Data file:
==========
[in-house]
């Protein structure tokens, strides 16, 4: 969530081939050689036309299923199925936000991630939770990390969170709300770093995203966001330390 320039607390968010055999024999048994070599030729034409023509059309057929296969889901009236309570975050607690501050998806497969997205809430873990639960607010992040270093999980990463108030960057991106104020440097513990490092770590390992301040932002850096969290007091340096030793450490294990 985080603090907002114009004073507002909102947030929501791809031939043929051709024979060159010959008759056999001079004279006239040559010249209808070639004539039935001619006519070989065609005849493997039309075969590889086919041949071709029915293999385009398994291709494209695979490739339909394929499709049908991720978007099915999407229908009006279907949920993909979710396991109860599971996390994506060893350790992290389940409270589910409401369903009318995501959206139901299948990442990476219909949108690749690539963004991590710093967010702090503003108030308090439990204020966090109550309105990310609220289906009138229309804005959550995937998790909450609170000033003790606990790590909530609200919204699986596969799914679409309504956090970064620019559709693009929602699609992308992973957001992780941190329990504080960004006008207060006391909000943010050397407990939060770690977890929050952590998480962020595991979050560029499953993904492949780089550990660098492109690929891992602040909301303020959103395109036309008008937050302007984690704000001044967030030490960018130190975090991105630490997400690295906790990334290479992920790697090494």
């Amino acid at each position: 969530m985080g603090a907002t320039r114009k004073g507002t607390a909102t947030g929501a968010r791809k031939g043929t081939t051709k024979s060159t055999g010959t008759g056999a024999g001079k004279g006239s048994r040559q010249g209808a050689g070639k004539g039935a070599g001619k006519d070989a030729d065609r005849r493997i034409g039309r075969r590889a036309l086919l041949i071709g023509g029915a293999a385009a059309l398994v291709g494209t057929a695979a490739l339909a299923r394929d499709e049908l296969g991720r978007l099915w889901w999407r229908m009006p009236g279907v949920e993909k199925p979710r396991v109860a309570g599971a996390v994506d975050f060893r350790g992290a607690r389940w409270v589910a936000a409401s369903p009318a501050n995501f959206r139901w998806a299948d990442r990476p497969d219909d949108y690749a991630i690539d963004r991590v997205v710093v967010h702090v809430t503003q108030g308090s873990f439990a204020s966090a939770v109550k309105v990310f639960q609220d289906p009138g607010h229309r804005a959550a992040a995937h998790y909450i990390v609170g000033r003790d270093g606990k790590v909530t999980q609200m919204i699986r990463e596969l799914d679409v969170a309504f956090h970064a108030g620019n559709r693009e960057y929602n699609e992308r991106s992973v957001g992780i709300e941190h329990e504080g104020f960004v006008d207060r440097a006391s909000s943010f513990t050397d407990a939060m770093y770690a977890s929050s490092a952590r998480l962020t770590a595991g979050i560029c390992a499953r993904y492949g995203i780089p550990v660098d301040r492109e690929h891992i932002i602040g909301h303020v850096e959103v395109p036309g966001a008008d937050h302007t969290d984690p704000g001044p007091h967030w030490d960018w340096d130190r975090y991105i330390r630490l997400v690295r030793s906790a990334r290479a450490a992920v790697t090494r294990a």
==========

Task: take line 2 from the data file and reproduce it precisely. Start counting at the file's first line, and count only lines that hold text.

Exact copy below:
């Protein structure tokens, strides 16, 4: 969530081939050689036309299923199925936000991630939770990390969170709300770093995203966001330390 320039607390968010055999024999048994070599030729034409023509059309057929296969889901009236309570975050607690501050998806497969997205809430873990639960607010992040270093999980990463108030960057991106104020440097513990490092770590390992301040932002850096969290007091340096030793450490294990 985080603090907002114009004073507002909102947030929501791809031939043929051709024979060159010959008759056999001079004279006239040559010249209808070639004539039935001619006519070989065609005849493997039309075969590889086919041949071709029915293999385009398994291709494209695979490739339909394929499709049908991720978007099915999407229908009006279907949920993909979710396991109860599971996390994506060893350790992290389940409270589910409401369903009318995501959206139901299948990442990476219909949108690749690539963004991590710093967010702090503003108030308090439990204020966090109550309105990310609220289906009138229309804005959550995937998790909450609170000033003790606990790590909530609200919204699986596969799914679409309504956090970064620019559709693009929602699609992308992973957001992780941190329990504080960004006008207060006391909000943010050397407990939060770690977890929050952590998480962020595991979050560029499953993904492949780089550990660098492109690929891992602040909301303020959103395109036309008008937050302007984690704000001044967030030490960018130190975090991105630490997400690295906790990334290479992920790697090494």